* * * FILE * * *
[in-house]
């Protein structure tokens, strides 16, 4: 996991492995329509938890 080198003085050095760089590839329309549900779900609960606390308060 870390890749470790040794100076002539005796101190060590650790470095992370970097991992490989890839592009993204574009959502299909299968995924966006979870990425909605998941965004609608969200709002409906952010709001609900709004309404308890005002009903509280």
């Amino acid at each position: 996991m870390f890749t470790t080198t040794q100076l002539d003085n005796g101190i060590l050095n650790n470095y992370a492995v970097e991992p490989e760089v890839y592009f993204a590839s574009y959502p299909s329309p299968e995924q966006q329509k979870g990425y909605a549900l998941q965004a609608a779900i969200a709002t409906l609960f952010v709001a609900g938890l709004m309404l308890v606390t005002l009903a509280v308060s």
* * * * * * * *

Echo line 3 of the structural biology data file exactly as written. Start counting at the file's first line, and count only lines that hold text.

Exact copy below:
């Amino acid at each position: 996991m870390f890749t470790t080198t040794q100076l002539d003085n005796g101190i060590l050095n650790n470095y992370a492995v970097e991992p490989e760089v890839y592009f993204a590839s574009y959502p299909s329309p299968e995924q966006q329509k979870g990425y909605a549900l998941q965004a609608a779900i969200a709002t409906l609960f952010v709001a609900g938890l709004m309404l308890v606390t005002l009903a509280v308060s």